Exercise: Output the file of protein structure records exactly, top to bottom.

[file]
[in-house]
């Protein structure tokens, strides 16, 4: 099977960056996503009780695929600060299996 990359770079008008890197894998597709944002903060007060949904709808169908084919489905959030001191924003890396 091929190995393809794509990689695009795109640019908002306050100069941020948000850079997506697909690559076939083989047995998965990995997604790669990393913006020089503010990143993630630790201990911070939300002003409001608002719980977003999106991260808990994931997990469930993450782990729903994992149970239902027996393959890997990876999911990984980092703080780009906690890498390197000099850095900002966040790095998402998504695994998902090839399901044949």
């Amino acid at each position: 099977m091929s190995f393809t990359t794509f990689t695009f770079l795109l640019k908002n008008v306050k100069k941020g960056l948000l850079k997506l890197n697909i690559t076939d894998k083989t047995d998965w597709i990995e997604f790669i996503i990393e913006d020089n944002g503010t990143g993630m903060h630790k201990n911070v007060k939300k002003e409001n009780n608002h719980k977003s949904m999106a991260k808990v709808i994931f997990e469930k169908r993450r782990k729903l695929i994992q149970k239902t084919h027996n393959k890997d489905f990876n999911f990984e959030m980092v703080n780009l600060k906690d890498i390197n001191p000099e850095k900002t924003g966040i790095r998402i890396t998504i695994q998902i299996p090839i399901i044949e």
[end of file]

[in-house]
């Protein structure tokens, strides 16, 4: 099977960056996503009780695929600060299996 990359770079008008890197894998597709944002903060007060949904709808169908084919489905959030001191924003890396 091929190995393809794509990689695009795109640019908002306050100069941020948000850079997506697909690559076939083989047995998965990995997604790669990393913006020089503010990143993630630790201990911070939300002003409001608002719980977003999106991260808990994931997990469930993450782990729903994992149970239902027996393959890997990876999911990984980092703080780009906690890498390197000099850095900002966040790095998402998504695994998902090839399901044949």
């Amino acid at each position: 099977m091929s190995f393809t990359t794509f990689t695009f770079l795109l640019k908002n008008v306050k100069k941020g960056l948000l850079k997506l890197n697909i690559t076939d894998k083989t047995d998965w597709i990995e997604f790669i996503i990393e913006d020089n944002g503010t990143g993630m903060h630790k201990n911070v007060k939300k002003e409001n009780n608002h719980k977003s949904m999106a991260k808990v709808i994931f997990e469930k169908r993450r782990k729903l695929i994992q149970k239902t084919h027996n393959k890997d489905f990876n999911f990984e959030m980092v703080n780009l600060k906690d890498i390197n001191p000099e850095k900002t924003g966040i790095r998402i890396t998504i695994q998902i299996p090839i399901i044949e």